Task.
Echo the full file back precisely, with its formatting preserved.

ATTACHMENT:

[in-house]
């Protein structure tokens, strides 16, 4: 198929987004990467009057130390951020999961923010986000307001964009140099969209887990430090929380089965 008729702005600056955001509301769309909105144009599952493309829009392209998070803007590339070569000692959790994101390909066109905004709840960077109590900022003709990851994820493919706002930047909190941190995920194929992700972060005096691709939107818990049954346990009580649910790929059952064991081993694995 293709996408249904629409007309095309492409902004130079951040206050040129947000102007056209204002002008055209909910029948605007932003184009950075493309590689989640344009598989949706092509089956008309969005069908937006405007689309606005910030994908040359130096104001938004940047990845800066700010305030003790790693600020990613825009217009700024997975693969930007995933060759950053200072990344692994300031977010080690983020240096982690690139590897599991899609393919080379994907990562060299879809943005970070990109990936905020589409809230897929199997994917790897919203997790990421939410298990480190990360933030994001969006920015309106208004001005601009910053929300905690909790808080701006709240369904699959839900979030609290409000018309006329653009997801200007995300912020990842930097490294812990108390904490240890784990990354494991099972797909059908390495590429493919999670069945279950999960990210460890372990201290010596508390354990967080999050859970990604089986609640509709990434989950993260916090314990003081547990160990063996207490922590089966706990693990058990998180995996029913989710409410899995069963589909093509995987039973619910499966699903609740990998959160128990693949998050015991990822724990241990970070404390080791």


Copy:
[in-house]
């Protein structure tokens, strides 16, 4: 198929987004990467009057130390951020999961923010986000307001964009140099969209887990430090929380089965 008729702005600056955001509301769309909105144009599952493309829009392209998070803007590339070569000692959790994101390909066109905004709840960077109590900022003709990851994820493919706002930047909190941190995920194929992700972060005096691709939107818990049954346990009580649910790929059952064991081993694995 293709996408249904629409007309095309492409902004130079951040206050040129947000102007056209204002002008055209909910029948605007932003184009950075493309590689989640344009598989949706092509089956008309969005069908937006405007689309606005910030994908040359130096104001938004940047990845800066700010305030003790790693600020990613825009217009700024997975693969930007995933060759950053200072990344692994300031977010080690983020240096982690690139590897599991899609393919080379994907990562060299879809943005970070990109990936905020589409809230897929199997994917790897919203997790990421939410298990480190990360933030994001969006920015309106208004001005601009910053929300905690909790808080701006709240369904699959839900979030609290409000018309006329653009997801200007995300912020990842930097490294812990108390904490240890784990990354494991099972797909059908390495590429493919999670069945279950999960990210460890372990201290010596508390354990967080999050859970990604089986609640509709990434989950993260916090314990003081547990160990063996207490922590089966706990693990058990998180995996029913989710409410899995069963589909093509995987039973619910499966699903609740990998959160128990693949998050015991990822724990241990970070404390080791």